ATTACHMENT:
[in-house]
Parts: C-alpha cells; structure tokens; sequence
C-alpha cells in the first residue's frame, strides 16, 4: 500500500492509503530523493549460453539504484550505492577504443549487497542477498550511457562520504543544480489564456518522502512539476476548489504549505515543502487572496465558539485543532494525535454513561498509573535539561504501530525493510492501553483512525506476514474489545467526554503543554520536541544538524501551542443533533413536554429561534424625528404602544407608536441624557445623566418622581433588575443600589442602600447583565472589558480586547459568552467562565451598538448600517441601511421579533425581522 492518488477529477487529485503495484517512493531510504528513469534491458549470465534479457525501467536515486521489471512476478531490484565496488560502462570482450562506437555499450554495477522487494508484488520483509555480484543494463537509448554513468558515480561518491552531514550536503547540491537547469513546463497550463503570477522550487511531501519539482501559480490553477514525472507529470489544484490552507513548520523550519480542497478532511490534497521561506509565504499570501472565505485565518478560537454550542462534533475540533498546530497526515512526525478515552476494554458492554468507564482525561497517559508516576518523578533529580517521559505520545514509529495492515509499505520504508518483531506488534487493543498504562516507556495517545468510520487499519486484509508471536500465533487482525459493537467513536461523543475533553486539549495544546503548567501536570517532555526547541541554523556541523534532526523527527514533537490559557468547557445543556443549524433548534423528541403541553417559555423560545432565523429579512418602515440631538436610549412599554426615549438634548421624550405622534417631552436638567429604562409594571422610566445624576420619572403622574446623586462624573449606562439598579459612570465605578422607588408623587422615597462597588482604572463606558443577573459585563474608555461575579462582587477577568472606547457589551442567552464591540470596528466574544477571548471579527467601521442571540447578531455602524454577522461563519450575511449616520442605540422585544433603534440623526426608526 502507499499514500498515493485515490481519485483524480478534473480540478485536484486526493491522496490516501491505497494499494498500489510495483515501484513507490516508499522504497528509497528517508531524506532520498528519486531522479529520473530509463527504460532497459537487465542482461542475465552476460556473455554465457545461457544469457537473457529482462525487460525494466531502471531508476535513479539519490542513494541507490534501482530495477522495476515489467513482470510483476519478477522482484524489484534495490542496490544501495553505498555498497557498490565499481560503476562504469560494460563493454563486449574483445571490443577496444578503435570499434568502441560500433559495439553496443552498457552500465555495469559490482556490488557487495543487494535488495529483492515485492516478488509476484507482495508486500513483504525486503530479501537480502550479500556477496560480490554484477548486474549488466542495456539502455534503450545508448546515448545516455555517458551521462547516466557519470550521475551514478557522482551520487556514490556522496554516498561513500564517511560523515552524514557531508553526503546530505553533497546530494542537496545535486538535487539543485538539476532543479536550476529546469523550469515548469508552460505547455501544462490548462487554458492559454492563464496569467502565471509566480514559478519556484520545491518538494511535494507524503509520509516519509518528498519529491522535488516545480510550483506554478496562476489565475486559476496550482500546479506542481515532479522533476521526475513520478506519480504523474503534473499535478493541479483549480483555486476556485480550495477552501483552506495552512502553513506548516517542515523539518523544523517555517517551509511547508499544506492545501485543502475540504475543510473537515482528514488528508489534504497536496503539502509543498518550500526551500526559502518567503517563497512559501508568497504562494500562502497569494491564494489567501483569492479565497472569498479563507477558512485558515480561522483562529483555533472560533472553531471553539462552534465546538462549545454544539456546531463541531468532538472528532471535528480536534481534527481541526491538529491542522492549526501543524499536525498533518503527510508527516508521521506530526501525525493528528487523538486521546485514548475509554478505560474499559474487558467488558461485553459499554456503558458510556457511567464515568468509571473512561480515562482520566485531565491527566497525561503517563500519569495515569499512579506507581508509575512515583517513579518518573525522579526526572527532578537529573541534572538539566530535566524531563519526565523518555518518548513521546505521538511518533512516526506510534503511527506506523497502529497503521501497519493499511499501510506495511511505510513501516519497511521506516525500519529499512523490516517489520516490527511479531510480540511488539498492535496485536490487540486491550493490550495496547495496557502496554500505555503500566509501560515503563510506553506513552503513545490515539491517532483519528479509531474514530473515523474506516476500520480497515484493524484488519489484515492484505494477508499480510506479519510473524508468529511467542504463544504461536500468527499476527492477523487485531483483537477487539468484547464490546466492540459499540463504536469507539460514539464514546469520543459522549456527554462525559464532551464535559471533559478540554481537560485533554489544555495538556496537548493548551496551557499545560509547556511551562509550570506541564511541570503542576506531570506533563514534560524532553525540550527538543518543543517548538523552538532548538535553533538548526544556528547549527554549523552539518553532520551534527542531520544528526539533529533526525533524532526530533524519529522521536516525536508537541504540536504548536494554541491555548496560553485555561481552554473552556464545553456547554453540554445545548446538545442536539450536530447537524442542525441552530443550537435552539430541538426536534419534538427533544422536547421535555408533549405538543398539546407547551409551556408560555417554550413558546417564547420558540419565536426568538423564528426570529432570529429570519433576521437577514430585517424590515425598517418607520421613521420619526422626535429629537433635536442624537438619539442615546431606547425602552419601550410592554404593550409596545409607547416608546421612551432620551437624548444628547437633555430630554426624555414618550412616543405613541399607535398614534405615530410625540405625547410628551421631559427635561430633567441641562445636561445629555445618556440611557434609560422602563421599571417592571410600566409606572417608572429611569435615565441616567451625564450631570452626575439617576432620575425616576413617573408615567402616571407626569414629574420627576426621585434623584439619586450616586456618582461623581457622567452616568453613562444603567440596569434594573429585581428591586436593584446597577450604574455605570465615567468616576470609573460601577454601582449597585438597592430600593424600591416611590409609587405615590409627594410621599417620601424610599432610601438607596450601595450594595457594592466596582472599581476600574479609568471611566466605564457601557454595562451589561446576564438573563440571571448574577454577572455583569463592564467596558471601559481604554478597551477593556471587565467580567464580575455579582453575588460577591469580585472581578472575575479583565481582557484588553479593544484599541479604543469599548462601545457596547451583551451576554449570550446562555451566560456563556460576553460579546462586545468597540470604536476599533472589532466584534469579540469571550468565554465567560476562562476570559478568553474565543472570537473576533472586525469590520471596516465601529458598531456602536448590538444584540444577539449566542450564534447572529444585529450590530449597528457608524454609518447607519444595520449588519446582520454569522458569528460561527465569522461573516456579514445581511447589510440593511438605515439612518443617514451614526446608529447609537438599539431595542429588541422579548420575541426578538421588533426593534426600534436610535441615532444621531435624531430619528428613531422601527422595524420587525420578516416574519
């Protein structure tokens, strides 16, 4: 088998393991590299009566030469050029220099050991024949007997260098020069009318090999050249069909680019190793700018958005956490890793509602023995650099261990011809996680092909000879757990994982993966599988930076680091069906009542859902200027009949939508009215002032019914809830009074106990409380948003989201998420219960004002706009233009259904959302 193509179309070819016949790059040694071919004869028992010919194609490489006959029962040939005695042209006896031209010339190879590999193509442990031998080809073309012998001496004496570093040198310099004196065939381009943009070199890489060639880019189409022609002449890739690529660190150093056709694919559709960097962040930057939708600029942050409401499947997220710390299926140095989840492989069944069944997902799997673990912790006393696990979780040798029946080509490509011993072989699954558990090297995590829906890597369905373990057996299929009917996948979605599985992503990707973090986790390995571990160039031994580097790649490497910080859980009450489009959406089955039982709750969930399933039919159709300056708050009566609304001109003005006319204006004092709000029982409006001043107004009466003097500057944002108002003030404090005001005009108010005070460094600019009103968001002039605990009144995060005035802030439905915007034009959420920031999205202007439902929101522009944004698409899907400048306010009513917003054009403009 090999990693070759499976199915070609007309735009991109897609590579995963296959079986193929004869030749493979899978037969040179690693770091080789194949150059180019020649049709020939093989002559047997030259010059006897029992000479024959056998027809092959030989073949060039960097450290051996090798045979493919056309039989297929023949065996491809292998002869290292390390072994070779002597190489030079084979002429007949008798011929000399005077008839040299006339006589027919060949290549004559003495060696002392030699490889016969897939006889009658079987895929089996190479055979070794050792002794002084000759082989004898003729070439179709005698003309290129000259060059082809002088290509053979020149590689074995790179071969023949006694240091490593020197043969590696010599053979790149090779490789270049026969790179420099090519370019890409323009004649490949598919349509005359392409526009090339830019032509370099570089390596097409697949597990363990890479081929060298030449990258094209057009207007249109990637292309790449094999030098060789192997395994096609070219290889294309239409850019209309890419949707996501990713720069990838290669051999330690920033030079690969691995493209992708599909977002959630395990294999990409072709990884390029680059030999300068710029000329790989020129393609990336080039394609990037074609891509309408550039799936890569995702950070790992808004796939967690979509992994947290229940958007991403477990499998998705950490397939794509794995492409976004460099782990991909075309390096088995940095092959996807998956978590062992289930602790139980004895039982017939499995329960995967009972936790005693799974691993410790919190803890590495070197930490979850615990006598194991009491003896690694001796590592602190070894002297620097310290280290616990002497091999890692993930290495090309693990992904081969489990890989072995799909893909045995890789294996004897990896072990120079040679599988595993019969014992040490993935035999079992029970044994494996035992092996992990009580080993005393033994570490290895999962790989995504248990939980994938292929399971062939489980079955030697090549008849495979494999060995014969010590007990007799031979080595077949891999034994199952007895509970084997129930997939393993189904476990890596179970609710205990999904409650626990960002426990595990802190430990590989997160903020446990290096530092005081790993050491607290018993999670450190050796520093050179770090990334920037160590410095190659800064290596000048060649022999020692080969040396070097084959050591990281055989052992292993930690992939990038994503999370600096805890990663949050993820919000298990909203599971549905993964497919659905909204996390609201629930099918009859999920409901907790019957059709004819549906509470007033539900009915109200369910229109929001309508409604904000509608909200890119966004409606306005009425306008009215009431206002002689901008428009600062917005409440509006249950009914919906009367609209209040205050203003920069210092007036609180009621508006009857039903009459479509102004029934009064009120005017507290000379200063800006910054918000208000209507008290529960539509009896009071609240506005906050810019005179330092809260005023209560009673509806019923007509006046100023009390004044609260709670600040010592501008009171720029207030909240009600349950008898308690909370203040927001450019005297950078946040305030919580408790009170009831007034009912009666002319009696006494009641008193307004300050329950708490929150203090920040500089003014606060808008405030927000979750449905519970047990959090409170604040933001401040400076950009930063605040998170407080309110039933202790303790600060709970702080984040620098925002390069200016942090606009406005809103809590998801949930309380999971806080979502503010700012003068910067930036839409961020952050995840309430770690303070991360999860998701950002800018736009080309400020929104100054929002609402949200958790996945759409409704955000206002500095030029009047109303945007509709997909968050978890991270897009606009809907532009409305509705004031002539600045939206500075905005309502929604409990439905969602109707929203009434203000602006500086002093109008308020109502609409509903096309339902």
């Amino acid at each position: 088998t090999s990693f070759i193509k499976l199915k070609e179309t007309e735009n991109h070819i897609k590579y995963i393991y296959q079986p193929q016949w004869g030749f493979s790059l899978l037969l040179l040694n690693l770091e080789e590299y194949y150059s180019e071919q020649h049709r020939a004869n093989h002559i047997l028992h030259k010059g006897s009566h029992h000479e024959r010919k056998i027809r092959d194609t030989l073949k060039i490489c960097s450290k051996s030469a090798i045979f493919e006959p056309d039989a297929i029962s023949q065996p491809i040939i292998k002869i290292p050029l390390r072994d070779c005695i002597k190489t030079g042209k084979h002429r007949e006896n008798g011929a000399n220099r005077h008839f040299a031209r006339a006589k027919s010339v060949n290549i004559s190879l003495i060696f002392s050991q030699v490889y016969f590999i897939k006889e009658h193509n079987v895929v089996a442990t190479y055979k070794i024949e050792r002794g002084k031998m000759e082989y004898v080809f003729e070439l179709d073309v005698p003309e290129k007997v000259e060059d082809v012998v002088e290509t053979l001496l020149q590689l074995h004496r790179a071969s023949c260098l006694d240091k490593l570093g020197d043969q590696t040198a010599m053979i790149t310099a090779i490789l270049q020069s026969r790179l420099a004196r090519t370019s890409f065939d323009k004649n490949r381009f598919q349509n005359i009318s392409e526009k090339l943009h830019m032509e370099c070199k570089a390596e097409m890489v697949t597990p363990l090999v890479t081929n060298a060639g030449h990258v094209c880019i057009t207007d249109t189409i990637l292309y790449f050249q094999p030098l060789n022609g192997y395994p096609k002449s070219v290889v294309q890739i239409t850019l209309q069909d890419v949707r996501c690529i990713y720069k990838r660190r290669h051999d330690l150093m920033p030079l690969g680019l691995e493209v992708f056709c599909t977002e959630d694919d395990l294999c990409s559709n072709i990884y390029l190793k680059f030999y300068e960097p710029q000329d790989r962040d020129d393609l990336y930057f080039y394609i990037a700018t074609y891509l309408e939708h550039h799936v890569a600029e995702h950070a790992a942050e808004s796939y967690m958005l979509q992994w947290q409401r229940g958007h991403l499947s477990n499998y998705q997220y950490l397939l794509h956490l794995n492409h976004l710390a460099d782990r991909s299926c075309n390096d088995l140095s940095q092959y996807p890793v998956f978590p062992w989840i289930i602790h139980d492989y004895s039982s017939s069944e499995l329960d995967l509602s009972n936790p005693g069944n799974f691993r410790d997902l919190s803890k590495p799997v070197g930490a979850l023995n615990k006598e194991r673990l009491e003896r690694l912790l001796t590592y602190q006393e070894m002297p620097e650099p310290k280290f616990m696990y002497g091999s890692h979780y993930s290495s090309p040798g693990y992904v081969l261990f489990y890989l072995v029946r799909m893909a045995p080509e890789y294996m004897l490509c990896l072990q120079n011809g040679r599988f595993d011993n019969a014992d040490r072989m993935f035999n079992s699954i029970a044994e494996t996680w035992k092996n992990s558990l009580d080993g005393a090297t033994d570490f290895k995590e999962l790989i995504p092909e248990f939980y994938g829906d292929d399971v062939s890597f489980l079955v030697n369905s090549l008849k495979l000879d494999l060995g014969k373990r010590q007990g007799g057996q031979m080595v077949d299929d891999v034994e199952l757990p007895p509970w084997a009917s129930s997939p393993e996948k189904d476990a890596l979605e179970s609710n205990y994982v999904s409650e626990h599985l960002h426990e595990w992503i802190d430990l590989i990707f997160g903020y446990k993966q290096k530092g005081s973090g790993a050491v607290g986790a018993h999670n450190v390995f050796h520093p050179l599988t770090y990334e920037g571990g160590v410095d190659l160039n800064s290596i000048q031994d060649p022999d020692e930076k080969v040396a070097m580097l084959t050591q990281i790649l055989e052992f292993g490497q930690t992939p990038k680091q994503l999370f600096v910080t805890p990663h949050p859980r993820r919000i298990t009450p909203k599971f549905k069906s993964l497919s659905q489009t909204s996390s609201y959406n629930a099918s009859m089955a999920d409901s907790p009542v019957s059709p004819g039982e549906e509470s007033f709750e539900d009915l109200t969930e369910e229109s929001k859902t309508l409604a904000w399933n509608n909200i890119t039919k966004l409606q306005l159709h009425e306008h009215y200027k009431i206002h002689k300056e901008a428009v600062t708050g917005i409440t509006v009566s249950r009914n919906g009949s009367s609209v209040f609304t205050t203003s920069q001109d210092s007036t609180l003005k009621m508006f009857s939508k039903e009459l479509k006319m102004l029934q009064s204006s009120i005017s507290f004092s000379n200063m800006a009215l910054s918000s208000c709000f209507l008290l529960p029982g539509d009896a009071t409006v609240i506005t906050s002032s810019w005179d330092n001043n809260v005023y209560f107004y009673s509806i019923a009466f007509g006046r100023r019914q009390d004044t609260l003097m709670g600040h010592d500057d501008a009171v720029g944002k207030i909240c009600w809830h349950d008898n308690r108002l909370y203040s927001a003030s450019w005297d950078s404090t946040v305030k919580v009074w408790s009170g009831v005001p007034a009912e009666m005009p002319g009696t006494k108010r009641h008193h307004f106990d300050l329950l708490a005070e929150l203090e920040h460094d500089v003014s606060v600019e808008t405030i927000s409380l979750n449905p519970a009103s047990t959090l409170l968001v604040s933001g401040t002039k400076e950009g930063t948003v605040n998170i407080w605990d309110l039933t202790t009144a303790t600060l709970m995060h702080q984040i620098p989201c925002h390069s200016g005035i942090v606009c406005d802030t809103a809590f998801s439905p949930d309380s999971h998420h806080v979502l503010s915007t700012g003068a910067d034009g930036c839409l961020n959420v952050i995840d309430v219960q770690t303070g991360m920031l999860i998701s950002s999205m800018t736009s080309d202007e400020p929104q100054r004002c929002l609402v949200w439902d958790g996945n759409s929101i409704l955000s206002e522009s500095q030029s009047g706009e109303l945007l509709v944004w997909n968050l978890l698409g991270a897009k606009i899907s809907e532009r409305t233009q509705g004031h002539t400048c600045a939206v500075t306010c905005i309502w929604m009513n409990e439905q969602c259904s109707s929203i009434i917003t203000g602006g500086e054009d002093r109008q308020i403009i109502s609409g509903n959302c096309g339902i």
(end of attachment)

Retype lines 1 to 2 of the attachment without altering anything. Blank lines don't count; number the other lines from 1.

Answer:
[in-house]
Parts: C-alpha cells; structure tokens; sequence